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Time to say goodbye to phone books?

Time to say goodbye to phone books?

Sunday 05 December 2021

Time to say goodbye to phone books?

Sunday 05 December 2021

When was the last time you used a telephone directory? Are they a waste of paper in the digital age? Or would we be worse off if they were scrapped for good?

Seeking answers to those questions is Jersey’s competition authority (JCRA), which has launched a review to assess future demand for phone books, and whether the licence conditions placed on operators to provide them should remain or change.

"We are aware that the use of directory information services has generally been declining. Most people use their mobile phone to store regularly called numbers or search the internet to find those of businesses or organisations they want to call,” explained JCRA CEO Tim Ringsdore.

"We don't know to what extent these trends are affecting use of directory information services in Jersey, but it seems reasonable to assume the need for these services is changing and we want to get a better understanding of what is happening to ensure consumer choice is protected if necessary.” 

telecoms telephones mobile telecommunications

Pictured: As technology has moved on, has the need for telephone directories lessened?

He continued: "[Our review] starts as an information gathering exercise with no predetermined outcomes. We believe this piece of work, which we plan to complete during 2022, will benefit consumers, organisations, Government and licensed operators by providing a clear picture of how directory information services are needed and used, and that will inform the next step of the review process."

Meanwhile, the JCRA is moving to the next stage in its consultation about preventing nuisance calls.

The Authority launched its consultation in August 2021 in response to the increasing number of phone scams being operated by fraudsters using bogus phone numbers.

Call Line Identification (CLI) facilities allow someone to see the caller's number and decide whether to accept or reject the call. They also help regulators and enforcement agencies with the identification, tracing, and prevention of unwanted nuisance calls, which can cause annoyance and in some cases distress for consumers. 

The first step of the consultation process asked for views and comments on the importance of the review. The responses were broadly positive and there was support for the Authority to continue the process, with the next step being the publication of its decisions on the matter. 

fraud scam call

Pictured: The CLI consultation launched over summer after islanders reported increasing numbers of scam calls.

"Fraudsters are becoming more sophisticated in their methods, and we regularly hear about telephone scams that trick people into thinking they are speaking to their bank, a government department or other official body and therefore give up sensitive information to the fraudsters," Mr Ringsdore said.

"We believe we have a role to play in protecting islanders against telephone-based fraud and the first phase showed our action is both supported and appreciated.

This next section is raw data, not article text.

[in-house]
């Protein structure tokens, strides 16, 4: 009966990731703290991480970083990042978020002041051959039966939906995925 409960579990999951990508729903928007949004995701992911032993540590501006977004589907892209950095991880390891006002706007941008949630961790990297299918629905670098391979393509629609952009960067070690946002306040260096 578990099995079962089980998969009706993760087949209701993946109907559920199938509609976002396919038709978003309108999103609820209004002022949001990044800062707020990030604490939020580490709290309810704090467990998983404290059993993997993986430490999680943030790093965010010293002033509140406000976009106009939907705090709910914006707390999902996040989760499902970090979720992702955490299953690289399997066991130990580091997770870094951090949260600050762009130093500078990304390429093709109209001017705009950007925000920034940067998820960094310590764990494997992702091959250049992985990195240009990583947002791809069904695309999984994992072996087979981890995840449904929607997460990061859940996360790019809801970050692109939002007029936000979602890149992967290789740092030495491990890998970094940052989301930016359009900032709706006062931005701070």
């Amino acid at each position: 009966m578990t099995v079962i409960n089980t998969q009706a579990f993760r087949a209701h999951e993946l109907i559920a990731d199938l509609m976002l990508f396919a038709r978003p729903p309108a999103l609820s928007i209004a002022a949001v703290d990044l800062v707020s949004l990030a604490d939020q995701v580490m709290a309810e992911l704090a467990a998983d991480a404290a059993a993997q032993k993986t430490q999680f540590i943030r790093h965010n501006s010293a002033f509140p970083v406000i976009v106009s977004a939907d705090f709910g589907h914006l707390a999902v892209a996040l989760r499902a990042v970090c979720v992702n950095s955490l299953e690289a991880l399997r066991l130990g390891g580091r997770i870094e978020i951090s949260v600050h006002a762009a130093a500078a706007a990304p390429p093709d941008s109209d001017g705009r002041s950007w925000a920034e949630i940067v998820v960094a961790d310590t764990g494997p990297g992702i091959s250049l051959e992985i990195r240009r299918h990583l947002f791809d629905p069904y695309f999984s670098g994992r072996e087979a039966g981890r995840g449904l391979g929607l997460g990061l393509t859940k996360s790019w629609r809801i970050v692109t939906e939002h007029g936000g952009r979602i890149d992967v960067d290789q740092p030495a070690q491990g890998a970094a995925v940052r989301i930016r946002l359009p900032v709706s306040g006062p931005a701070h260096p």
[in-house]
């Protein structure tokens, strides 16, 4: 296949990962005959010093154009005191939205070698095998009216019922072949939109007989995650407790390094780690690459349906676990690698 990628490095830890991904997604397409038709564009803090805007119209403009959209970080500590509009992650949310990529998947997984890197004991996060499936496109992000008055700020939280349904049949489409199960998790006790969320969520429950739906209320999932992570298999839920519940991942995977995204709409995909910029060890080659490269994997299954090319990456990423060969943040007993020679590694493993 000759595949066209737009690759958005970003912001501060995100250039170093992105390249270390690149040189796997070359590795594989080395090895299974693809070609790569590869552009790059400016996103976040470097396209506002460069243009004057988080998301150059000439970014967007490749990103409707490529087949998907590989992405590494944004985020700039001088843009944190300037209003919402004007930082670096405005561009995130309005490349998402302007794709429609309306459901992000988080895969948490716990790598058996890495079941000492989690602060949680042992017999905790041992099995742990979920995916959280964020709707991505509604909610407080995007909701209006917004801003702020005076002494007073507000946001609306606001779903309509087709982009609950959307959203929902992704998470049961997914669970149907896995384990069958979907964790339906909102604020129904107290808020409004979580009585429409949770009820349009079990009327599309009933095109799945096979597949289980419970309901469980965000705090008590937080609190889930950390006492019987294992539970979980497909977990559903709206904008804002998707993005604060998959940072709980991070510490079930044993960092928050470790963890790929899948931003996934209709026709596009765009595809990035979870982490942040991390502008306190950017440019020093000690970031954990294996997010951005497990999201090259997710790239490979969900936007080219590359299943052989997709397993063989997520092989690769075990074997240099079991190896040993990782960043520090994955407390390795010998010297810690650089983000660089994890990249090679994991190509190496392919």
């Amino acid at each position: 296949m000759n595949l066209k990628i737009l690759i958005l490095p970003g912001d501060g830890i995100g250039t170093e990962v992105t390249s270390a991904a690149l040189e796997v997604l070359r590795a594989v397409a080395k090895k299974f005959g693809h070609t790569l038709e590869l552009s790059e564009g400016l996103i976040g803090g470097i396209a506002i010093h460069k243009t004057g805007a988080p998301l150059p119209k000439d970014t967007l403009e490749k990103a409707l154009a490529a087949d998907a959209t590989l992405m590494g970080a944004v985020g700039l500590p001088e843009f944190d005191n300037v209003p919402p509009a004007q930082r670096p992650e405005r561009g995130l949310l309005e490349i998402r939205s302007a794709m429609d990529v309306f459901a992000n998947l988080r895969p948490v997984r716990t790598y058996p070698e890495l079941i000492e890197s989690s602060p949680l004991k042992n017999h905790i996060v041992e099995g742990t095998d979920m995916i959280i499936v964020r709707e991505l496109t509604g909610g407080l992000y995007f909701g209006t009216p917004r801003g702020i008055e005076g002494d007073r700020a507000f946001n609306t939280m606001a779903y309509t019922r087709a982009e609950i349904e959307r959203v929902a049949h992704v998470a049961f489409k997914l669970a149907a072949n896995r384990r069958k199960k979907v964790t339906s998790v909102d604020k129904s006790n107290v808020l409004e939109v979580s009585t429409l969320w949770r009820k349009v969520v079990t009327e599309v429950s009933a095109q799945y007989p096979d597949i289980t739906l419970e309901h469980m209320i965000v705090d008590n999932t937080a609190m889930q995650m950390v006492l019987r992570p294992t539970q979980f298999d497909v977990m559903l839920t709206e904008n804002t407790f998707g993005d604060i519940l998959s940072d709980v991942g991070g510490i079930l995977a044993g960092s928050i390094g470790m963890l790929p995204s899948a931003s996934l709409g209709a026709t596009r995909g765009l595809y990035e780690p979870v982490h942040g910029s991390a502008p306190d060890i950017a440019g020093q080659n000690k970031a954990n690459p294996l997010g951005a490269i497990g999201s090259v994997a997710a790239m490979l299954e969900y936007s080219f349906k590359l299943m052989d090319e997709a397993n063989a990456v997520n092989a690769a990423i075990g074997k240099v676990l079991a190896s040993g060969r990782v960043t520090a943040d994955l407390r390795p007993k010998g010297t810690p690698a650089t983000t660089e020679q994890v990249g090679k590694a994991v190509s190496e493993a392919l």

"This is a high priority for us, and we have now published a draft decision setting out what we intend to do next. We want the public and other stakeholders to have their say and would encourage them to feed into the process before we reach our final conclusions - but ultimately our objective is to give islanders greater protection against telecoms-based fraud now, and in the future." 

The Authority is following its formal consultation process for the CLI review, which involves several rounds of public consultation before any final changes are made to licences issued to local telecoms operators, or directions set out for them to follow. 

Click HERE to take part in the Directory Services Review and HERE for the Call Line Identification Review.

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Posted by gordon le claire on
what about people who do not use smart phones and rely on a normal telephone
Posted by Simon Langlois on
All around the World for the last few years, telephone companies have been permitted to stop printing and delivering paper phone books, mainly because they are rarely used by most customers.

More importantly, we are in a government declared Climate Emergency!  This should override all other factors in the Review.  The requirement for JT to povide the Jersey Directory in printed form should be removed immediately, still leaving the two remaining sources of telephone information - the online portal and directory enquiries.

As part of a transition, perhaps they could have a limited number of printed directories available on request for the minority of people that still use them, resulting in a much smaller print run. It would probably encourage people to let their 'fingers do the walking' (old BT ad) on their phone screen or keyboard, rather than on pages made from chopped down trees.

I can't believe that the JCRA is saying that they want to "ensure consumer choice is protected if necessary." All organisations should have the climate emergency at the forefront of their decision-making and there should be no question (or review) about the removal of the legal requirement for JT to have to unnecessarily print and deliver mostly unused phone books every year. Just remove the requirement - We're in a climate emergency!
Posted by Keith Marsh on
I am probably cynical but it does sound like a massive cost saving idea from JT.
I'm all for it, especially as Simon states it reduces the demand for paper and thus saves trees, however for those who don't own fancy smartphones ~ Directory Enquiries in Jersey should be a Free Service.
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